My eight years at grade school were fun, but I was relieved to go to high school, as my class would be less chaotic. (I was really a nerd back then during class hours.) I followed `Vvwo+’, which basically meant that the people who passed an additional test in the last grade, were `blessed’ to follow extra projects in the first three years of high school. The projects that we needed to set up our own play and perform separately for our parents and other high school freshmen were the most fun. In my third year, our high school introduced iPad education. I still think that this is one of the biggest mistakes a high school can possibly make. Paying attention in classes was not happening anymore, but I figured out how to do the bare minimum, play games on my iPad during classes, and still pass everything easily. 

After three years, I was eager to pick a curriculum for which I had to learn the least. I had an interest only in subjects like mathematics, physics, computer science and chemistry. For these subjects, you had to understand what you were doing instead of learning a shitload of information. This was the main reason that I did not pass a single English test in my last year, except for the final exam; I was just too lazy to learn all those words. As I picked additional mathematics and computer science, I had two fewer exams than everyone else because these subjects did not have a final exam. This caused me to take six exams only, three exact sciences and three reading tests for languages. You can imagine I was not stressed a single bit. 

It was already very soon quite clear that I wanted to study mathematics. It was the subject I liked the most for my whole life. I was not thinking of picking a studies job orientated but studying the thing I liked the best. My main doubts were about studying mathematics or physics. I liked physics, but I liked mathematics so much more. I visited the open days in Nijmegen for mathematics and (astro)physics and the open days in Enschede for applied mathematics and applied physics. Even though I liked astrophysics, I wanted to study mathematics, but I did not know where yet and whether I wanted to study applied mathematics or `regular’ mathematics. I thought it was time to be `student-for-a-day’. As I live near Enschede and did not want to look for a new home, I decided to go to Enschede first and hoped that I would like it. I was a student-for-a-day at the UT and I was lucky that I was assigned to Anouk, who would become the officer of educational affairs of the 53rd board of W.S.G. Abacus later on. It was a very nice and helpful day and I decided that I wanted to study applied mathematics in Enschede.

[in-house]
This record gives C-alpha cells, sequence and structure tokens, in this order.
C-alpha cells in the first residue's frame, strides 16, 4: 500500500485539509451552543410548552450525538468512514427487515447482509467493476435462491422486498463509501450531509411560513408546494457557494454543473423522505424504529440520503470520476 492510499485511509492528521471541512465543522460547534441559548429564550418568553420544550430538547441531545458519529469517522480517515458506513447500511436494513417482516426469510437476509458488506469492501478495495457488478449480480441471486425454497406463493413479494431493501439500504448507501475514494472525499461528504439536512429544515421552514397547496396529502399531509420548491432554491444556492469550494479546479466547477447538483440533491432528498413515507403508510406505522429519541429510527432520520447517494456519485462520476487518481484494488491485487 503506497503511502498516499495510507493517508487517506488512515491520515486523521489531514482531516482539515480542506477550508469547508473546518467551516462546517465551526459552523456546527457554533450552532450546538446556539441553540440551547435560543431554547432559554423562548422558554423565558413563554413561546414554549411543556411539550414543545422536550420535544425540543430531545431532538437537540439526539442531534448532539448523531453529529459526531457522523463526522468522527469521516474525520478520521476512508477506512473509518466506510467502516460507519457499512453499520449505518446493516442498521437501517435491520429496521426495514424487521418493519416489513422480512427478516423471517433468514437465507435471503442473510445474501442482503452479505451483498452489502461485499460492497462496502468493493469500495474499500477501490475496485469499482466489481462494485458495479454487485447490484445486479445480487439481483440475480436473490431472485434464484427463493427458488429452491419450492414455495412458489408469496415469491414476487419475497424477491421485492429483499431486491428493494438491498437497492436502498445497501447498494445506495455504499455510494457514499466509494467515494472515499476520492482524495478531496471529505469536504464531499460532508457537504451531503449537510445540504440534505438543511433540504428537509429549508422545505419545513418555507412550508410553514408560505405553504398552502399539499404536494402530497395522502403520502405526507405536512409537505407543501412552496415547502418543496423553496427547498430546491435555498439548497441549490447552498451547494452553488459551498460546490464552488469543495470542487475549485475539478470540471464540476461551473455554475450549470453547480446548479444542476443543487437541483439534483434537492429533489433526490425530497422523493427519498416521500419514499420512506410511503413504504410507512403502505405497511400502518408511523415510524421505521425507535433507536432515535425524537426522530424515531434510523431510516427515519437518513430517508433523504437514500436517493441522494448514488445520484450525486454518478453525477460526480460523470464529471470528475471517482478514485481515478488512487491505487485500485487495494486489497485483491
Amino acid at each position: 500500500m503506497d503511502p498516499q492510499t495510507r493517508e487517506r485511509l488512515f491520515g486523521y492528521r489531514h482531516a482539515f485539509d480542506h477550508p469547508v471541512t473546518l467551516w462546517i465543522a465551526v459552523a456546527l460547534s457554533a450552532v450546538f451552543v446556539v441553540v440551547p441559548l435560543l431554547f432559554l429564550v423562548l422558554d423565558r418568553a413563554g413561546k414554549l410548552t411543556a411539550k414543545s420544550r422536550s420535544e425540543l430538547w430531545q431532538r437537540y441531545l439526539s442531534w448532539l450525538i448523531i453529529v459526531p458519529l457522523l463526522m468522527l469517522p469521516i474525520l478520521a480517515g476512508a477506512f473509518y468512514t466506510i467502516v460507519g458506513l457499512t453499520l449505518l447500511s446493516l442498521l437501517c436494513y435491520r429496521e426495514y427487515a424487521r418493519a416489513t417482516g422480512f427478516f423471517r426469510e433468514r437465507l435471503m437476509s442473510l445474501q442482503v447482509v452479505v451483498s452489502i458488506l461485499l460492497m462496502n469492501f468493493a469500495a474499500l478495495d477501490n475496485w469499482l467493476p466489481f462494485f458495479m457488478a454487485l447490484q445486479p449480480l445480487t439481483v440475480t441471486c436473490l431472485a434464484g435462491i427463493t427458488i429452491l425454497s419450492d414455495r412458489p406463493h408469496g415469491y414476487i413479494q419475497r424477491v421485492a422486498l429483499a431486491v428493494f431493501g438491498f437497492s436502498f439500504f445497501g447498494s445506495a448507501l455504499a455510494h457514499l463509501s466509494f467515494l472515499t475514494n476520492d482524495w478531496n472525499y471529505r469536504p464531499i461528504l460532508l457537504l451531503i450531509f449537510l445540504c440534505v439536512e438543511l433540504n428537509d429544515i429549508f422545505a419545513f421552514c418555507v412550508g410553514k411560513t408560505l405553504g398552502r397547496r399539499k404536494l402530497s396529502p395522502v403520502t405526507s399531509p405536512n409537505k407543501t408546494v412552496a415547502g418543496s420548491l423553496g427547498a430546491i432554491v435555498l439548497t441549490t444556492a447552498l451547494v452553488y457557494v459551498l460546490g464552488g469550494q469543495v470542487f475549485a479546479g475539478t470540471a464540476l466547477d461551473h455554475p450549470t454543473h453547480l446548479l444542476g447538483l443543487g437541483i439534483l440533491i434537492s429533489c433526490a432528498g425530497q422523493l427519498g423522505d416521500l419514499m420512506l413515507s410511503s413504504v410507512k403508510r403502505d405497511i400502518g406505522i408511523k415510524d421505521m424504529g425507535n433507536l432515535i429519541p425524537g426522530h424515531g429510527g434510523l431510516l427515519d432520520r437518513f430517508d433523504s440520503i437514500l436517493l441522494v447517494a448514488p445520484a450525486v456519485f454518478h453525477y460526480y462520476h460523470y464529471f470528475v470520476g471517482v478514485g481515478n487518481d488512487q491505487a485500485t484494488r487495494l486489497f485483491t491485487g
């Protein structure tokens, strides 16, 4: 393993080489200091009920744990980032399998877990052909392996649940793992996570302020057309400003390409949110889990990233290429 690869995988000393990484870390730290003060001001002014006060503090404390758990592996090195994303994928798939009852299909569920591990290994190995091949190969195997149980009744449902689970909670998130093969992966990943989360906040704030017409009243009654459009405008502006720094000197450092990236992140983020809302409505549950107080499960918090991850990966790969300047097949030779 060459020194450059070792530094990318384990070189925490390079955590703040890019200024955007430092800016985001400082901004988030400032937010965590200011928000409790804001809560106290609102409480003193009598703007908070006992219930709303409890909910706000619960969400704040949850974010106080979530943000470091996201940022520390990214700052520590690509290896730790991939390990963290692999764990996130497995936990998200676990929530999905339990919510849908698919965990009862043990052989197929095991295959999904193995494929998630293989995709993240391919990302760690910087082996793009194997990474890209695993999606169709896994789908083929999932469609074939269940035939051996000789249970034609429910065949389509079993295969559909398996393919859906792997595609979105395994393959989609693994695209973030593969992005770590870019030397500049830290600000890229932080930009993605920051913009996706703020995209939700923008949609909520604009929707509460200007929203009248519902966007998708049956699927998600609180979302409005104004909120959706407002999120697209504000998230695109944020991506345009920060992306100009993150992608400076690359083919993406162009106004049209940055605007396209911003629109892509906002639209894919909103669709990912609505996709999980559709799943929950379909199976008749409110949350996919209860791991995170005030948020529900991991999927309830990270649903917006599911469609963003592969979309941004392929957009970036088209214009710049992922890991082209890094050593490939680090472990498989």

It was too bad I only attended the study-related part of the Kick-In in my freshman year. It was a couple of nice days, but I could not really bond with the rest of my fellow students. Luckily, everything turned out to be fine and I got to know them better. I liked the Kick-In, so I became a do-group parent for the next two Kick-Ins. I was not active at Abacus at all during the first one-and-a-half years studying applied mathematics, until Anouk asked me to join the 2021 Sports day committee. I still had no idea what I was doing or what Abacus actually was, but it was a nice start. At the beginning of my third year at the UT, I decided that I would like to join the (A)bac(ch)us to tend beers once in a while. I started to attend more and more Abacus activities and before I lived together with Karst, Chendo and Rutger, I could always stay at Huize Steriel for a night after a drink. Later that year, Margriet, the officer of external affairs of the 54th board of W.S.G. Abacus, convinced me to join the 2022 Symposium committee, which I enjoyed a lot. Together with Rutger and Niels, I decided to join the Twick-In 2022 and apply for the 55th board of W.S.G. Abacus. 

At the moment of writing, the new kiddos are enjoying their first Kick-In. I hope that they will have a great time at Abacus and I wish the candidate board the best of luck in the upcoming academic year. But for the next two weeks, it is an honour for me to still be the secretary of Wiskundig Studiegenootschap Abacus.